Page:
Each season of the year had its own gruelling necessary annual jobs in store for the inhabitants of the hamlet. The good weather would arrive, but there was no word of sun bathing, as it was time for the yearly peat-cutting. The Martin family often had to take a short boat trip out to the island where they cut the peat, but if the tide was in their favour, they could cross over the rocky shore by foot. This was a family day out when everyone went to the peat cutting together and helped out before the picnic meal would be served. On one occasion, Mary decided to work a little longer at the peat-bank after the family headed home, but when she decided it was time to follow the others, she noticed to her horror that the tide had come in and that there was no way of getting off the island. Knowing that Mary would not sail in the boat, the family had no option but to leave her there until there was an ebb-tide. Luckily for Mary, there was plenty to keep her going in the picnic basket.

The family home although quite small, was always clean and tidy. Mary with the help of her girls would regularly give the home a thorough clean and in particular the annual Spring-clean which meant that every stick of furniture was taken outside and scrubbed down while every nook and cranny of each room in the house was dusted and given a good old-fashioned scour with disinfectant. At this time each year all the stuffing in each mattress was thrown away and newly dried coarse grass was gathered by the girls and used to replace the old stuffing. The mattress covers, pillow-cases and bottom sheets were made from recycled flour sacks which had been washed and bleached for days out on the ground in the sunshine. Flour sacks and oatmeal sacks were all used in one way or another and often used as vest tops and bodices for the girls.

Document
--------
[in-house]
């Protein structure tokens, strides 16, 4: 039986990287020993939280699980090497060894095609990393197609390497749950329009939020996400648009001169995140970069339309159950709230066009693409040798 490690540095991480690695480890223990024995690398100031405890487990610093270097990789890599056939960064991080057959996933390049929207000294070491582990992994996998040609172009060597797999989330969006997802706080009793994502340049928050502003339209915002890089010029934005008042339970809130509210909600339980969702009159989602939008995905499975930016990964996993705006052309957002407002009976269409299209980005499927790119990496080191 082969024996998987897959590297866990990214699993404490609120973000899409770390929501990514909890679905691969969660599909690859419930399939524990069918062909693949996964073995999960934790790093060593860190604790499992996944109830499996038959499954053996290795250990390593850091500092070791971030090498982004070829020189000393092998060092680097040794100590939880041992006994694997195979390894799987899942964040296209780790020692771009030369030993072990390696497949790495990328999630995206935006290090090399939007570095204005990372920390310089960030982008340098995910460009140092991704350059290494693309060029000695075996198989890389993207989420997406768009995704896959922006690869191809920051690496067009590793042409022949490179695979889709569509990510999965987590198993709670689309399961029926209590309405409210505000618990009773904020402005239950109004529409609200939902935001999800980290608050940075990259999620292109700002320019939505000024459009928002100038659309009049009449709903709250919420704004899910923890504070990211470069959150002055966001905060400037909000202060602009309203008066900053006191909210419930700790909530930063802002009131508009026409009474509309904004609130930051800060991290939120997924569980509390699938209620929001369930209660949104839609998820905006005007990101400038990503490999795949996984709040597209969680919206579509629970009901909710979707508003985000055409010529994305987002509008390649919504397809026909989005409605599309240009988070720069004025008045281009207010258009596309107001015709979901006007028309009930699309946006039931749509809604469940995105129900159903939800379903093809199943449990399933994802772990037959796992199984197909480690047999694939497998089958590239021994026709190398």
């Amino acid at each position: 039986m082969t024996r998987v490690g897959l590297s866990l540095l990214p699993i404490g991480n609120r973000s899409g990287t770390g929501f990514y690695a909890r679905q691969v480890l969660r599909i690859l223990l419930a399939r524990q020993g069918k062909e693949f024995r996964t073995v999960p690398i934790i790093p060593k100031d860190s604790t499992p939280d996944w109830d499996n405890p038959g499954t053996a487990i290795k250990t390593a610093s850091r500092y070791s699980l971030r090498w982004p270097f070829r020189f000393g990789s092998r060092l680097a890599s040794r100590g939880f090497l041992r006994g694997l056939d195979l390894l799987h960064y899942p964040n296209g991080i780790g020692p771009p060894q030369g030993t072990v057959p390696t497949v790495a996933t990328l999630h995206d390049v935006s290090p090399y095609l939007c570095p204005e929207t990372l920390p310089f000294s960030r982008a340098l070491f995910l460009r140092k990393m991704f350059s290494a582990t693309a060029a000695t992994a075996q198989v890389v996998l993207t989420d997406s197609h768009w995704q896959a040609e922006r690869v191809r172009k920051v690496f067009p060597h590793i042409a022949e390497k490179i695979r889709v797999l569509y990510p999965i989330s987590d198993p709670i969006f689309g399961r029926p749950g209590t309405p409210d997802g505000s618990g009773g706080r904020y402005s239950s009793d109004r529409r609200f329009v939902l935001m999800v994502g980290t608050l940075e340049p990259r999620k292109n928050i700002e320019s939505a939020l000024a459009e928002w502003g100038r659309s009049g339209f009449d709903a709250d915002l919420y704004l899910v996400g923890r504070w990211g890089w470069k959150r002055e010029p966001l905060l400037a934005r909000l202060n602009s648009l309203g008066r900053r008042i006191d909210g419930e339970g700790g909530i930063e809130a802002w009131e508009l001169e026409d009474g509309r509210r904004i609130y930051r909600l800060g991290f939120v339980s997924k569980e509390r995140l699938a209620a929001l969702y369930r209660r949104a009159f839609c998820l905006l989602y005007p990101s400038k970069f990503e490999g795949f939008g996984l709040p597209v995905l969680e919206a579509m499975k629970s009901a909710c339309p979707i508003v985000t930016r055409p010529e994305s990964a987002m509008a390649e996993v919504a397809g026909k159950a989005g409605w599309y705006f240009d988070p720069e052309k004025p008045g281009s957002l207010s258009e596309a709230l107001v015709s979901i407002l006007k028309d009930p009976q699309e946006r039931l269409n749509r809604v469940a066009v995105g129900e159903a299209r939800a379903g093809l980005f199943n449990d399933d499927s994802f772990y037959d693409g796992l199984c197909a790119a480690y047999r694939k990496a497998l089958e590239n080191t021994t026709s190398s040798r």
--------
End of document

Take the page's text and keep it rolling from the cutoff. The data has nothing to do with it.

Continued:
All of the clothes the children and adults required were either, knitted, woven or sewn by Mary. Being a tweed weaver, this enabled Mary to produce fabric for clothing and bedding. The wool that Mary used in producing her knitted garments came from her own sheep. This wool would be dyed using crotal, a lichen which had to be scraped off the rocks with a spoon before being soaked in hot water to produce the yellow/brown dye. She in time handed down her knitting and sewing skills to the younger lassies of the family and they also became talented in this art, so much so that they would send away their finely knitted garments to mainland retail companies, and in return they would receive beautifully embroidered sheets, bed throws and many other household items. 
This attractive little cottage with its bright red roof was made even prettier by the hand painted pebbles that framed one of the windows. They were the handy work of Bill Burles when he was courting Katie’s sister Rachel, who would later become his wife. One time, whilst on a cycling holiday to Harris with his brother Kenneth, Bill carried the stones he had previously collected in Canada in a back-pack all the way from Perth on mainland Scotland to Struparsaig. Bill had painted the names of each member of the family on a stone and on another stone he wrote “God”. The stones were all fixed down the sides of the window with the latter stone looking down on the others. These stones remained on the wall for many years afterwards, and although they eventually came away from the stone window-sill, they are still on the house site, fixed into a circle shape with the stone that has ‘God’ on it sitting in the centre. 
On the rock face above the remains of the old dwelling, there are two plaques. The beautifully worded plaques were positioned on the rock by Bill, in memory of his beloved wife Rachel whose ashes in more recent years were scattered in and around the old family home in Struparsaig. 

As Katie relaxes back in her chair, she slowly looks up and with a cheeky little smile and a glint in her eyes, she says, “Oh yes, there are plenty wonderful stories I could tell you about life in Struparsaig, but they will have to wait for another day.” 


By Dona Johnson